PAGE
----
May 14, 2024

The North American Aviation RA-5C Vigilante played a crucial role in aerial reconnaissance during the Vietnam War. Read about the Vigilante and the history of BuNo 150839, then secure your own RA-5C PlaneTags.



What is the North American Aviation A-5 Vigilante?


North American RA-5C Vigilante . flickr photo by tormentor4555 shared with no copyright restrictions using Creative Commons Public Domain Mark (PDM)



The North American Aviation A-5 Vigilante was a carrier-based supersonic bomber designed and built by North American Aviation for the United States Navy. Introduced in the early 1960s, the A-5 was originally designed as a nuclear bomber, capable of delivering nuclear weapons at high speeds and over long distances with a sophisticated bomb-release mechanism.


RA-5C Vigilante



It was notable for its sleek, streamlined design and advanced technology, including its use of twin engines and a unique linear bomb bay that ejected the payload rearward between the engines. However, the Vigilante was later repurposed primarily for reconnaissance missions after the nuclear strike role was phased out, redesignated as the RA-5C, and extensively used during the Vietnam War for high-speed, high-altitude reconnaissance, capturing valuable photographic intelligence.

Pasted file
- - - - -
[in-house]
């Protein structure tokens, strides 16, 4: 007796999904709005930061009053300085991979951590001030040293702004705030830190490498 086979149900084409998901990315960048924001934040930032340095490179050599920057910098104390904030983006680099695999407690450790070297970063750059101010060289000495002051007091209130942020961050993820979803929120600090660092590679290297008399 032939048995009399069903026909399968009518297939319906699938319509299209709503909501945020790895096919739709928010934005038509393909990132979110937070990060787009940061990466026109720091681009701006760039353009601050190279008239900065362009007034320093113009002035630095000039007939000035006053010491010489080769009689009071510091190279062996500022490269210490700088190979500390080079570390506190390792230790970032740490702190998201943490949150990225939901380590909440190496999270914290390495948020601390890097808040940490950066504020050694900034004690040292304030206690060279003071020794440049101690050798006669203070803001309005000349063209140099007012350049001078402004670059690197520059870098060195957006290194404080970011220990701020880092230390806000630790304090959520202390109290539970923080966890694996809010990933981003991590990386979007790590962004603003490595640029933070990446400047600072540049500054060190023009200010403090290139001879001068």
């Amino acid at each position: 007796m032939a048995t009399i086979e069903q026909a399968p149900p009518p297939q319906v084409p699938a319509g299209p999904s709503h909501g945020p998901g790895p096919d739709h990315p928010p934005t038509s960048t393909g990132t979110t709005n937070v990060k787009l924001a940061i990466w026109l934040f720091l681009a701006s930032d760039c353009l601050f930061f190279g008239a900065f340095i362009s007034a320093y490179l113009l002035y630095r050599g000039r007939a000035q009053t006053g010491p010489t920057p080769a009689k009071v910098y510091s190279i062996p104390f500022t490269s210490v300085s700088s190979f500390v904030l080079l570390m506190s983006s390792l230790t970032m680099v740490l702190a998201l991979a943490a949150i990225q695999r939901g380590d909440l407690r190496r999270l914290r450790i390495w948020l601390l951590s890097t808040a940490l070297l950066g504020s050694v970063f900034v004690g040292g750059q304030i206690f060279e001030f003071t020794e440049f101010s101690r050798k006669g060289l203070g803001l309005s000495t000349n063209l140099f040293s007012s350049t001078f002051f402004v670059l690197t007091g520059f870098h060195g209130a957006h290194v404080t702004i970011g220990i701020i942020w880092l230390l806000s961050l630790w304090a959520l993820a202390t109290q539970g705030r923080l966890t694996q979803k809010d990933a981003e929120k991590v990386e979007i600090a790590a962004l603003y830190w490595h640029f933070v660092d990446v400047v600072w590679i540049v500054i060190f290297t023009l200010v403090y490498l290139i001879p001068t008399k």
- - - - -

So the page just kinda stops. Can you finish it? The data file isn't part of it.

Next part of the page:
Development of the Vigilante

The development of the A-5 Vigilante began in the late 1950s by North American Aviation as a response to the U.S. Navy's requirement for a new class of carrier-based nuclear bombers. Designed for high-speed, high-altitude penetration missions, the Vigilante incorporated cutting-edge technologies including a streamlined airframe and powerful twin engines, enabling supersonic speeds. It featured an innovative linear bomb bay that ejected the nuclear payload rearward, minimizing aerodynamic disruption during bomb release. Introduced into service in the early 1960s, the A-5 Vigilante quickly demonstrated its capabilities. 


Retired RA-5Cs in storage at Military Aircraft Storage and Disposition Center, Davis-Monthan AFB, Arizona in November 1978. By U.S. Navy - U.S. Navy National Museum of Naval Aviation photo, Public Domain, Link